KATS: Barbados (SIDS)

Introducing KATS: Barbados (SIDS)

Empowering marginalised young people through citizen science community-based learning focussed on global challenges in Small Island Developing States (SIDS): Barbados.

There is no other group of nations more vulnerable to the devastating effects of climate change than Small Island Developing States (SIDS). They are amongst the earliest and most impacted countries around the world owing to the threat of sea-level rise, storm surges and coastal erosion, despite contributing less than 1% of global carbon emissions. These vulnerabilities are further exacerbated by ongoing socio-economic challenges including geographic remoteness and vulnerability to external economic shocks, further inhibit SIDS’ ability to pursue and achieve their Sustainable Development Goals (SDGs). The KATS team is actively partnering with SIDS institutions to tackle global challenges.

KATS goes International

In November 2022, the KATS team delivered our first international KATS programme in Barbados, a small island developing state that is most vulnerable to the affects of climate change. Professor Pauline Dixon, Elle Young and Dr Andrea Wilkinson delivered a tailored programme for SIDS with a diverse group of young from a variety of socio-economic backgrounds at multiple sites across the country. Through an innovative educational approach, the programme amplified young people’s voices on climate change issues in Barbados, and empowered them to become citizen scientists, researchers, data analysts, reporters and active citizens within their own communities.

Over the course of a week, the KATS team visited three locations: Providence Elementary School, Eco Kids Club and Haynesville Community Centre, reaching over 60 children (aged 8-12) in total. The children initially explored the Sustainable Development Goals (SDGs) through interactive activities in groups, focussing on three SDGs – Climate Action (SDG 13), Life Below Water (SDG 14) and Life on Land (SDG 15). Joined by Dr. Olivia Ryder from Kids Making Sense, children learned about citizen science and were encouraged to become the eyes within their communities by carrying out experiments using weather sensors and mobiles. Children applied their knowledge of Barbados’ climate issues and became ‘Weather Experts’ by collecting, analysing and reporting data to their peers on their location’s temperature, humidity and windspeed. The after-school project with disadvantaged students from Haynesville Community Centre, enabled children to experience first-hand Barbados’ marine biodiversity through virtual reality (VR) headsets.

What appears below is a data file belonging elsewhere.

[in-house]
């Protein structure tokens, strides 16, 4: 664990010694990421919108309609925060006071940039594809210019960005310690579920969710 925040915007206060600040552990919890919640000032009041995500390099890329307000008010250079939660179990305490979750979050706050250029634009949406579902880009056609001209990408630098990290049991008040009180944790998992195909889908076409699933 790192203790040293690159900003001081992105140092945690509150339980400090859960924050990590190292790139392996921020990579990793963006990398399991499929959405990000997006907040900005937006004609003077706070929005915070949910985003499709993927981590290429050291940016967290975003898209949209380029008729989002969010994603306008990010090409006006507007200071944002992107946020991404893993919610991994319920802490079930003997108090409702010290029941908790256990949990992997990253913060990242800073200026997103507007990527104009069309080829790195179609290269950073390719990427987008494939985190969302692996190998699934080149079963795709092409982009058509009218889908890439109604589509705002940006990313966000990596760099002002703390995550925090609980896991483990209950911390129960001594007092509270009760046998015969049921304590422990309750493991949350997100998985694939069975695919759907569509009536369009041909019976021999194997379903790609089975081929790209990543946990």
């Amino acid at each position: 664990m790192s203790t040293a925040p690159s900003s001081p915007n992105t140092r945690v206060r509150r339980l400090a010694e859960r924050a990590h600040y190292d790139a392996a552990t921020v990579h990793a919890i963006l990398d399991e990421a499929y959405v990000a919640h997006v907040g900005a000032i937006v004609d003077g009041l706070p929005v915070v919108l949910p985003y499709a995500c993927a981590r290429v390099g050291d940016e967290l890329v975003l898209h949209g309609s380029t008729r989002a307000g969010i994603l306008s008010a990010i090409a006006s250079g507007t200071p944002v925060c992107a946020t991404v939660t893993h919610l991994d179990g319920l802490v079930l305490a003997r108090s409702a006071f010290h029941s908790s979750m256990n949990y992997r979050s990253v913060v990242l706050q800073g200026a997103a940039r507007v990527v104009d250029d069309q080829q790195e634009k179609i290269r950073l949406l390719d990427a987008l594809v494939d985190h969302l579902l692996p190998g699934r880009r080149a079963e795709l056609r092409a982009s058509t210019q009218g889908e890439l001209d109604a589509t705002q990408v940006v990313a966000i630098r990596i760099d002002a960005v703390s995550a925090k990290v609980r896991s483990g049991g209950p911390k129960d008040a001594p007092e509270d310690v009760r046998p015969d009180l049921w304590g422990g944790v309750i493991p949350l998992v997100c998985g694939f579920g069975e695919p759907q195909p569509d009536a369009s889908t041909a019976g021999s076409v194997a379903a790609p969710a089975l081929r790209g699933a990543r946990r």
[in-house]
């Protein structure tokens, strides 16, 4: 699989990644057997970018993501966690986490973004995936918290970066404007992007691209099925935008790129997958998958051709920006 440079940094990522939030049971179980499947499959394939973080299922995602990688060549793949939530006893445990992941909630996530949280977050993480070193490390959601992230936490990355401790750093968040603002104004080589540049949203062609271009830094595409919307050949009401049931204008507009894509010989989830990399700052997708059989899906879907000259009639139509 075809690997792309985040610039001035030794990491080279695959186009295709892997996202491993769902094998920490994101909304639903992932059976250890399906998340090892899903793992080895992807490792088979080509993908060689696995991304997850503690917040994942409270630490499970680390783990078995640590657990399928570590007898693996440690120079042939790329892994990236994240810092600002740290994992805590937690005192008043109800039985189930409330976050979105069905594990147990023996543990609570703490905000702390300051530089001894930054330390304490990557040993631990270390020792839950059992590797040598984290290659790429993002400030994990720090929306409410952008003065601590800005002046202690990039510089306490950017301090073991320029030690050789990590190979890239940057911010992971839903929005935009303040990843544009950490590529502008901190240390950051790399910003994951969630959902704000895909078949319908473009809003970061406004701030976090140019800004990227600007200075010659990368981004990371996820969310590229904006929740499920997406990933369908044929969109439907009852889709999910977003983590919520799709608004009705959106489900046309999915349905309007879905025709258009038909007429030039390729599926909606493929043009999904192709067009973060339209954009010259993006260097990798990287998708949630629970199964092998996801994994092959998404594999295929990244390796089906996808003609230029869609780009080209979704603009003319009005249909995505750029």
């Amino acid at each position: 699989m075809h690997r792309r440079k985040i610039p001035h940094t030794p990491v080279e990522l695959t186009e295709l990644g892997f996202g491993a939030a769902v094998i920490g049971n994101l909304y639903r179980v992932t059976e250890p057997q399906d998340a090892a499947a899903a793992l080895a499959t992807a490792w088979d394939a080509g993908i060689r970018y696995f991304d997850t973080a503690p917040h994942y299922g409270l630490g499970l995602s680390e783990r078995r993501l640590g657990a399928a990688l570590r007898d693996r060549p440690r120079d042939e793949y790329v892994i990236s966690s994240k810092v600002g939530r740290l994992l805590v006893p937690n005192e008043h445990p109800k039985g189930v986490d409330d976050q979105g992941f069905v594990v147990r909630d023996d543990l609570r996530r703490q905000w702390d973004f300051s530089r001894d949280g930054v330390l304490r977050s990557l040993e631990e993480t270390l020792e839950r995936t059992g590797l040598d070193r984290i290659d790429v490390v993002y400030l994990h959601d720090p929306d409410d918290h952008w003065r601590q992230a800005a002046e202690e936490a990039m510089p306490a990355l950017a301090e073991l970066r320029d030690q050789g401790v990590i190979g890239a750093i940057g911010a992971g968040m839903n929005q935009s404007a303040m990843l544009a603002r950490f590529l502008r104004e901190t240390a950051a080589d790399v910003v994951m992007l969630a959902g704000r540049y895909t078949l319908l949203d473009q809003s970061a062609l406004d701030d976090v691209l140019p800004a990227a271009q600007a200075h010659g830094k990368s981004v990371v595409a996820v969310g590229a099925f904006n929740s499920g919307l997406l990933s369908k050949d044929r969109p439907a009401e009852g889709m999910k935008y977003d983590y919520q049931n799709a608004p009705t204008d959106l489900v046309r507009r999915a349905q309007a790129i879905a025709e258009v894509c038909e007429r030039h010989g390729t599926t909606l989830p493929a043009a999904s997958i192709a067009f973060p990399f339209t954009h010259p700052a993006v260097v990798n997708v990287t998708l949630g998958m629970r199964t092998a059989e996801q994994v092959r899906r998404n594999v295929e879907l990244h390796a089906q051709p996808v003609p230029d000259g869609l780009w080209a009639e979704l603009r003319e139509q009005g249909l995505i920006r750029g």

Championing #ClimateAction

In all locations, children became news anchors by reporting on the ‘KATS Global Network’, where they interviewed each other in groups, using camcorders, microphones and directors’ props, to highlight their own community’s issues around the environment, climate, biodiversity, water and pollution. By taking control of the narrative, it encouraged the children to raise their voice and speak directly to world leaders about how climate change has impacted their lives.

KATS: Barbados has been the first of the programmes to be delivered internationally and the integral first step in enabling young people to pass on the torch of knowledge of climate issues and mobilise a global network of climate superheroes. The KATS project will continue to be accelerated internationally, empowering young people across the world to work together to take climate action.

The next stop is New Delhi, India in 2023, in collaboration with the Water Security Hub and the Janya Collective so watch this space.